Why the Disability Community Opposes Physician-Assisted Suicide
1. People with disabilities already have a hard time accessing healthcare. Clearly, we face accessibility, transportation, and insurance obstacles. In addition, however, those of us with severe and obvious disabilities are too often thought of by medical practitioners as having reached a final stage, where death might be expected in the near future. Many providers unconsciously believe that our quality of life is not as good as theirs, and that ending our lives could be the compassionate course. The last thing we need is for medical staff to have in the back of their minds, “Maybe it’s time for ‘Aid in Dying.’”https://scopeblog.stanford.edu/2017/09/18/barriers-in-health-care-for-people-withdisabilities-its-not-what-you-think/
2. Assisted suicide is a deadly mix with a cost-cutting healthcare system. Public and private insurers have an incentive to save money by denying treatment, even when it means patients will die sooner. This danger disproportionately affects disabled people, and will increase if assisted suicide becomes legal. It is no coincidence that Barbara Coombs Lee was an executive with a health maintenance organization (HMO) when she drafted Oregon's assisted suicide law. https://notdeadyet.org/2019/11/federal-study-finds-qalys-restrict-access-to-lifesavinghealthcare-for-people-with-disabilities.html
3. Most people who ask for assisted suicide are fearful of disability, not pain. Oregon’s annual data summaries consistently show that less than one-third of people seeking to use the Death with Dignity Act are motivated by pain or even fear of pain. Again in 2019, the overwhelming majority cite as their reasons: being less able to engage in activities that made life enjoyable (90.4%), loss of autonomy (86.7%), and loss of dignity (72.3%). That is where we need to place our healing efforts, not on hastening death. https://www.oregon.gov/oha/PH/PROVIDERPARTNERRESOURCES/EVALUATIONRESEAR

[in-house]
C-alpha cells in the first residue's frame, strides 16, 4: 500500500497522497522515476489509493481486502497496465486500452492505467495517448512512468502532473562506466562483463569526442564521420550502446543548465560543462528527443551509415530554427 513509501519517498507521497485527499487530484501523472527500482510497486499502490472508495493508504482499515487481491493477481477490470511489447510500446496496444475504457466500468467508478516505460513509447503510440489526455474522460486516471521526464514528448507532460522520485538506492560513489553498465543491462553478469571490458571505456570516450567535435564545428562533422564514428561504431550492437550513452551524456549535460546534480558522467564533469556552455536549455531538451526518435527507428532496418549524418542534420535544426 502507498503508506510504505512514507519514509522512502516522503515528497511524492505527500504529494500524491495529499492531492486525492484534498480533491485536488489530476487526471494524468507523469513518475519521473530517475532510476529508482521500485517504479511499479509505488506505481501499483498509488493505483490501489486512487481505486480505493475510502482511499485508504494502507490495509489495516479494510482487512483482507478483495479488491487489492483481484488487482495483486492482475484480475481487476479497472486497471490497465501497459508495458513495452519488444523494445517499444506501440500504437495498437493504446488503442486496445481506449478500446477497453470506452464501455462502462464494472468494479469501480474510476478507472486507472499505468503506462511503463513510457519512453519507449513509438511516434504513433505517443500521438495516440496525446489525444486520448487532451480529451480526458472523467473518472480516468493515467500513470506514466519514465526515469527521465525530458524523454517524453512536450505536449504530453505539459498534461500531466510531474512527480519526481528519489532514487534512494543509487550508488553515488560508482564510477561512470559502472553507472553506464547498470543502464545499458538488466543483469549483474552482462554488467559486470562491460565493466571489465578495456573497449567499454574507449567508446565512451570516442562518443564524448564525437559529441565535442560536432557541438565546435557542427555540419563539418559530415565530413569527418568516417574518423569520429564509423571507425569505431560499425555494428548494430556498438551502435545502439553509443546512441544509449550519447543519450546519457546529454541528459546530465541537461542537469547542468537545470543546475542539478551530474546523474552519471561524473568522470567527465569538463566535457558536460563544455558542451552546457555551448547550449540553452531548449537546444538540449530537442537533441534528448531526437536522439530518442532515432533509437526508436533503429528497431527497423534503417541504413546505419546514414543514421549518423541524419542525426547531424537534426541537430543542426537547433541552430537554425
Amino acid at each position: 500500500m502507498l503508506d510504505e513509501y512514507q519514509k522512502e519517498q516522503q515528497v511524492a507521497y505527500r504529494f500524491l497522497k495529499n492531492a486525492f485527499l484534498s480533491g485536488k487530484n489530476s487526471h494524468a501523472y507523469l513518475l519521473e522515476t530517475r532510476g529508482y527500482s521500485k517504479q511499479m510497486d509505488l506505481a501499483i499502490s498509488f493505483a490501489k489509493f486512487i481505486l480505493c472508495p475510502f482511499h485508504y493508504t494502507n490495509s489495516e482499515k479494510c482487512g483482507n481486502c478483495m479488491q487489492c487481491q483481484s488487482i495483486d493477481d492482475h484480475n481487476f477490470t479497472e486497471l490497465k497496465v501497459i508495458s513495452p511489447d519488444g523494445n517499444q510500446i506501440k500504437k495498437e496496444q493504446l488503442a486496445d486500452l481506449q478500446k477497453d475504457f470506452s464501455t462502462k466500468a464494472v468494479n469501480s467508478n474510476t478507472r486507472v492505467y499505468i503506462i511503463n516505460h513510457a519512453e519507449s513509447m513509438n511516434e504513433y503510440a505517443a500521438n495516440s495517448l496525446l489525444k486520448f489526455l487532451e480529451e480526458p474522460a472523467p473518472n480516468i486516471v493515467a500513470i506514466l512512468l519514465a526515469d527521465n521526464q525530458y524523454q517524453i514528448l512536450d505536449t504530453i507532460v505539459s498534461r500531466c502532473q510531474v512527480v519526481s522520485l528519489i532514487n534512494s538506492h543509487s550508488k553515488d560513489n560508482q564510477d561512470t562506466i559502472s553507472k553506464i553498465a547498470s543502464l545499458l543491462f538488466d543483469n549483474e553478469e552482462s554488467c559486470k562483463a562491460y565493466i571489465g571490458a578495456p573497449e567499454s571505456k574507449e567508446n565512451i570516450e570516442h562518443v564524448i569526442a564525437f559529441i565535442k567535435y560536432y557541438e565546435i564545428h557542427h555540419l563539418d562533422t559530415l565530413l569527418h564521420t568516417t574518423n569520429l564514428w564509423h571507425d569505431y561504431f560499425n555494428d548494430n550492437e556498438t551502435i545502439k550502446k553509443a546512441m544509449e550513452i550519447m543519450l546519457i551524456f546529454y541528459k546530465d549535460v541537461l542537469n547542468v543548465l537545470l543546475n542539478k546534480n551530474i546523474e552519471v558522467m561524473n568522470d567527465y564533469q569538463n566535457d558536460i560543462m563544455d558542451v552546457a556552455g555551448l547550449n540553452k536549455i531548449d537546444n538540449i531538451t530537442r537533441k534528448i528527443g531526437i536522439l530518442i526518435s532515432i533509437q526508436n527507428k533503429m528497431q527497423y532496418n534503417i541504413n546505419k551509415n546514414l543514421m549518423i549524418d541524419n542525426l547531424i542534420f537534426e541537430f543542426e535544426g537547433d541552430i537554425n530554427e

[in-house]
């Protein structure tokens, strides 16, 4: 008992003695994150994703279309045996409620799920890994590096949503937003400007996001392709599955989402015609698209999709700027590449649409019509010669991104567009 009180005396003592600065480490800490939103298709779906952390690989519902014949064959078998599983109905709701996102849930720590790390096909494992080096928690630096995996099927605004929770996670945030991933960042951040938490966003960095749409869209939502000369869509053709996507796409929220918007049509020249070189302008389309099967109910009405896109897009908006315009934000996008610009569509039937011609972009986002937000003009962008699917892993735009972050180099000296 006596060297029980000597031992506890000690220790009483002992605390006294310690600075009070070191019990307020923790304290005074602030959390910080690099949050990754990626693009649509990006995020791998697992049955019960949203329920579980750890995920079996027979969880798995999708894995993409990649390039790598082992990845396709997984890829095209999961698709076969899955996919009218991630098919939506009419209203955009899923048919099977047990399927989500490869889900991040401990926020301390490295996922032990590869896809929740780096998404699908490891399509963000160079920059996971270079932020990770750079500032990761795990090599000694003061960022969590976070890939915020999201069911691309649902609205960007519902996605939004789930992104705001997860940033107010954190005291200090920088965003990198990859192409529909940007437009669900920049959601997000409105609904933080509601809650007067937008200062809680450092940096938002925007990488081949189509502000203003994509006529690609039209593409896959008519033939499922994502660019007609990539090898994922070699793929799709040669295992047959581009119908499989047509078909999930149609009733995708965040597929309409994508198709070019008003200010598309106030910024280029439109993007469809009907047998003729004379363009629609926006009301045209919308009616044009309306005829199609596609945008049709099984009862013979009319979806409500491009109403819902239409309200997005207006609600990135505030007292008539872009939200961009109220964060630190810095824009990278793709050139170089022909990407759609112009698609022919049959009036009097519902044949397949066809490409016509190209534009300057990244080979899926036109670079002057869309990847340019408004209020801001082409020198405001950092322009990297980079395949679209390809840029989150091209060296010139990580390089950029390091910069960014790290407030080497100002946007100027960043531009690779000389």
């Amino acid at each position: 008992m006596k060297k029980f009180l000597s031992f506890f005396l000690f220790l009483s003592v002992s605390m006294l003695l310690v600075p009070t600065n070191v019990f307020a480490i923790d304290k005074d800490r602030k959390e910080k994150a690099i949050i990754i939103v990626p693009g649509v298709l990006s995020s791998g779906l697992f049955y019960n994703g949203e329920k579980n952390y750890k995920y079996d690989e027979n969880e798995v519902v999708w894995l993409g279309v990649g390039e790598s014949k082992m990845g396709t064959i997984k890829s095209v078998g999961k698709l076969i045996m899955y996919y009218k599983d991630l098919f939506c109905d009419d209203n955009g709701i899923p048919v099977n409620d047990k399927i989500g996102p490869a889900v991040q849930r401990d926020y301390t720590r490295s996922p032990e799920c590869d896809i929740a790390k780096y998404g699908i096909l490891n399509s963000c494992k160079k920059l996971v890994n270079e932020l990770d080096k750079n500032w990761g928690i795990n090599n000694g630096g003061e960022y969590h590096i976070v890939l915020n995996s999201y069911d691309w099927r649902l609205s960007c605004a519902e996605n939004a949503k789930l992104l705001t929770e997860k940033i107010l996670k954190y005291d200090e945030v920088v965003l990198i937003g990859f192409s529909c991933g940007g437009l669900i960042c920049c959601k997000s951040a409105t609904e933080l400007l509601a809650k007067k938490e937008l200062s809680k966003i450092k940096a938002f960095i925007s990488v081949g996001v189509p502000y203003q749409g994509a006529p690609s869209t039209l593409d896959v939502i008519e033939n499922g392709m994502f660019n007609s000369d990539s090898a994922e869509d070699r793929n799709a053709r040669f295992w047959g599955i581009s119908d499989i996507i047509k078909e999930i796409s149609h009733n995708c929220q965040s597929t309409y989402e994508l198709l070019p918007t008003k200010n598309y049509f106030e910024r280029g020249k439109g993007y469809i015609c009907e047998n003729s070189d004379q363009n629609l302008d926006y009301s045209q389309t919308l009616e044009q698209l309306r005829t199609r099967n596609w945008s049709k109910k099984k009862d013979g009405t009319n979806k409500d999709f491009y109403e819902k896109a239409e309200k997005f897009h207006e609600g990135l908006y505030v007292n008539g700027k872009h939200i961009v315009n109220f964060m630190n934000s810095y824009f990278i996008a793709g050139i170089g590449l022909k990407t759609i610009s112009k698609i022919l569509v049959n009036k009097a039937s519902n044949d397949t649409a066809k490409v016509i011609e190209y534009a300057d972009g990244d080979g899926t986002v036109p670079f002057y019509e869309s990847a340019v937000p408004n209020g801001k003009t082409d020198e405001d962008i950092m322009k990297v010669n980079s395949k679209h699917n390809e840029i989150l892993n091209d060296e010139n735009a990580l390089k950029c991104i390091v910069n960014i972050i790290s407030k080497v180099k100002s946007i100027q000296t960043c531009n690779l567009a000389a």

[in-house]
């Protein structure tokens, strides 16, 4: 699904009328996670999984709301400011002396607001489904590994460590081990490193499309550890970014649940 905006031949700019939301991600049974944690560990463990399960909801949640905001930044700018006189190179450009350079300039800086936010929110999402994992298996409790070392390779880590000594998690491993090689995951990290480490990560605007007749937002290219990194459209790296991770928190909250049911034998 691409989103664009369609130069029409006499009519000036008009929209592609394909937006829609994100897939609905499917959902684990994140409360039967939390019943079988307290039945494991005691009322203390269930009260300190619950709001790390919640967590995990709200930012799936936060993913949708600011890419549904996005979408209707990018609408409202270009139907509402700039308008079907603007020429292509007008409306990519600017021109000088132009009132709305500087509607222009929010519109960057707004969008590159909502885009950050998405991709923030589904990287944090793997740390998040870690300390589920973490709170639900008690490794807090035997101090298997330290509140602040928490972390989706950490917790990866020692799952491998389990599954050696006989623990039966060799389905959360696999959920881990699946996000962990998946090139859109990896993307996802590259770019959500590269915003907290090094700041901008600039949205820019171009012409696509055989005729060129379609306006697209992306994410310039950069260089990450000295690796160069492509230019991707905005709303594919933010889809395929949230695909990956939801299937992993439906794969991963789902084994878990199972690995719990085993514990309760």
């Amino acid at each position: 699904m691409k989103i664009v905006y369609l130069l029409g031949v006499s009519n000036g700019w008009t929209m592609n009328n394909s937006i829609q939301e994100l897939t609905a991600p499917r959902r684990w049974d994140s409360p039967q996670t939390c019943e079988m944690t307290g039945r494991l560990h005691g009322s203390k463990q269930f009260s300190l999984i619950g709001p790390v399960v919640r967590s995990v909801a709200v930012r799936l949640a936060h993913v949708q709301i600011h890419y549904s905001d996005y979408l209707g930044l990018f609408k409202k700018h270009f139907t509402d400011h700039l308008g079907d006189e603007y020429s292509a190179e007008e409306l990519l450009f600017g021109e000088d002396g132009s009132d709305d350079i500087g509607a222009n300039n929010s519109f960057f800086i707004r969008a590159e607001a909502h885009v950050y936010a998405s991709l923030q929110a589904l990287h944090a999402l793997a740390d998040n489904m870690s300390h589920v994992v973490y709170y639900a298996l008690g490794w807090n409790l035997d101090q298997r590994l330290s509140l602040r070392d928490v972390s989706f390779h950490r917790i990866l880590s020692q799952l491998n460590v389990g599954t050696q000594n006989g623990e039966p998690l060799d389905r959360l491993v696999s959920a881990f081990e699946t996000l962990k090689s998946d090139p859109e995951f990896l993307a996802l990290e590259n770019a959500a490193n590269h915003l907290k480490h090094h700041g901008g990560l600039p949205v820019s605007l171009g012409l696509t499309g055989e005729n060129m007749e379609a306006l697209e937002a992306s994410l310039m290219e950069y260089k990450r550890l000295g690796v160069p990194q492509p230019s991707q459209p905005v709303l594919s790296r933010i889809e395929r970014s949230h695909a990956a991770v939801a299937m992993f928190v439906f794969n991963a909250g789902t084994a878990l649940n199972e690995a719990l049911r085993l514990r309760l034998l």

4. Suicide prevention and suicide assistance cannot exist side-by-side. By definition, physician-assisted suicide targets old, ill, and disabled people. When young, healthy, non-disabled people say they want to die, society does everything possible to restore their hope. When people with disabilities or terminal illnesses express a wish to die, it is considered a reasonable choice. Passing this legislation would transform that choice into a reality and even an expectation. Assisted suicide is out of step with Connecticut's suicide prevention policies and its tradition as a leader against discrimination.
5. There is no way to restrict the growth of assisted suicide. Supposedly, assisted suicide legislation applies only to people whose illness is expected to lead to death within six
months. Oregon's law makes no distinction between conditions where nothing more can be done and those that are treatable. Consider people who have insulin-dependent diabetes, HIV/AIDS, or who are otherwise healthy but rely on mechanical ventilation. Without treatment, these conditions soon result in death, qualifying under the law. https://drive.google.com/file/d/1xOZfLFrvuQcazZfFudEncpzp2b18NrUo/view